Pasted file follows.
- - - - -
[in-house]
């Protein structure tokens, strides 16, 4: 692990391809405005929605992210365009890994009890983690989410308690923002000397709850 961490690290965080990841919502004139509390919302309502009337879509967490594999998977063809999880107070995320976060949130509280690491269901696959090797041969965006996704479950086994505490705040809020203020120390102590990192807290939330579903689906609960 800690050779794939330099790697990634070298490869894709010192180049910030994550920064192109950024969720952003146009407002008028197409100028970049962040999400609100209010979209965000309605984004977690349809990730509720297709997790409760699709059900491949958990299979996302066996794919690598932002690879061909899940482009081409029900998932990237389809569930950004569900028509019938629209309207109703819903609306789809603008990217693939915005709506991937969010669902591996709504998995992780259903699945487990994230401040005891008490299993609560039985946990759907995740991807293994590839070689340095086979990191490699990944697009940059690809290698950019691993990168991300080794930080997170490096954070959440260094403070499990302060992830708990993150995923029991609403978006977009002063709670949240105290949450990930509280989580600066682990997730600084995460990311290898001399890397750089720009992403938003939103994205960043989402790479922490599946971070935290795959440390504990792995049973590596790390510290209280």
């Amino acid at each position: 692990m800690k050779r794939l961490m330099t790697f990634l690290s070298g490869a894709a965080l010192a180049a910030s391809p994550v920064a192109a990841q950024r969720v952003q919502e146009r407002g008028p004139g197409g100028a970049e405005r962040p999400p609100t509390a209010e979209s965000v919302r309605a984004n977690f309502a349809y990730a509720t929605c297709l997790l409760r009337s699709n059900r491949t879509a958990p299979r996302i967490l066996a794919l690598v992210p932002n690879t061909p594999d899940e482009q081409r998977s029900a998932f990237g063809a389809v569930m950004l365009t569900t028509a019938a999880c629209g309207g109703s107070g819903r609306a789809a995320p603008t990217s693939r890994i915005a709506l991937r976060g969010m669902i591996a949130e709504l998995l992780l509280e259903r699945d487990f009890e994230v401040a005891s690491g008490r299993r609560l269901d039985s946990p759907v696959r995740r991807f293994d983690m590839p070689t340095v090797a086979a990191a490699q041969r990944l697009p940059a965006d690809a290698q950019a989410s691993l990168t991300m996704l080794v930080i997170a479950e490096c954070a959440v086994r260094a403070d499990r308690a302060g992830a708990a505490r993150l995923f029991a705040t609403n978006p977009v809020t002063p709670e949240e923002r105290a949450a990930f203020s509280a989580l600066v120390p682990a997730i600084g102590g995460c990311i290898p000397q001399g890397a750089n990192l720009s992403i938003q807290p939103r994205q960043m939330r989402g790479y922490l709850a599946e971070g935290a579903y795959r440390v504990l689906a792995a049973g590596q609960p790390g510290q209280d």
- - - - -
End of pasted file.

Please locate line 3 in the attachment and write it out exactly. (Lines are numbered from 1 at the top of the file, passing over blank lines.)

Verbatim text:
């Amino acid at each position: 692990m800690k050779r794939l961490m330099t790697f990634l690290s070298g490869a894709a965080l010192a180049a910030s391809p994550v920064a192109a990841q950024r969720v952003q919502e146009r407002g008028p004139g197409g100028a970049e405005r962040p999400p609100t509390a209010e979209s965000v919302r309605a984004n977690f309502a349809y990730a509720t929605c297709l997790l409760r009337s699709n059900r491949t879509a958990p299979r996302i967490l066996a794919l690598v992210p932002n690879t061909p594999d899940e482009q081409r998977s029900a998932f990237g063809a389809v569930m950004l365009t569900t028509a019938a999880c629209g309207g109703s107070g819903r609306a789809a995320p603008t990217s693939r890994i915005a709506l991937r976060g969010m669902i591996a949130e709504l998995l992780l509280e259903r699945d487990f009890e994230v401040a005891s690491g008490r299993r609560l269901d039985s946990p759907v696959r995740r991807f293994d983690m590839p070689t340095v090797a086979a990191a490699q041969r990944l697009p940059a965006d690809a290698q950019a989410s691993l990168t991300m996704l080794v930080i997170a479950e490096c954070a959440v086994r260094a403070d499990r308690a302060g992830a708990a505490r993150l995923f029991a705040t609403n978006p977009v809020t002063p709670e949240e923002r105290a949450a990930f203020s509280a989580l600066v120390p682990a997730i600084g102590g995460c990311i290898p000397q001399g890397a750089n990192l720009s992403i938003q807290p939103r994205q960043m939330r989402g790479y922490l709850a599946e971070g935290a579903y795959r440390v504990l689906a792995a049973g590596q609960p790390g510290q209280d």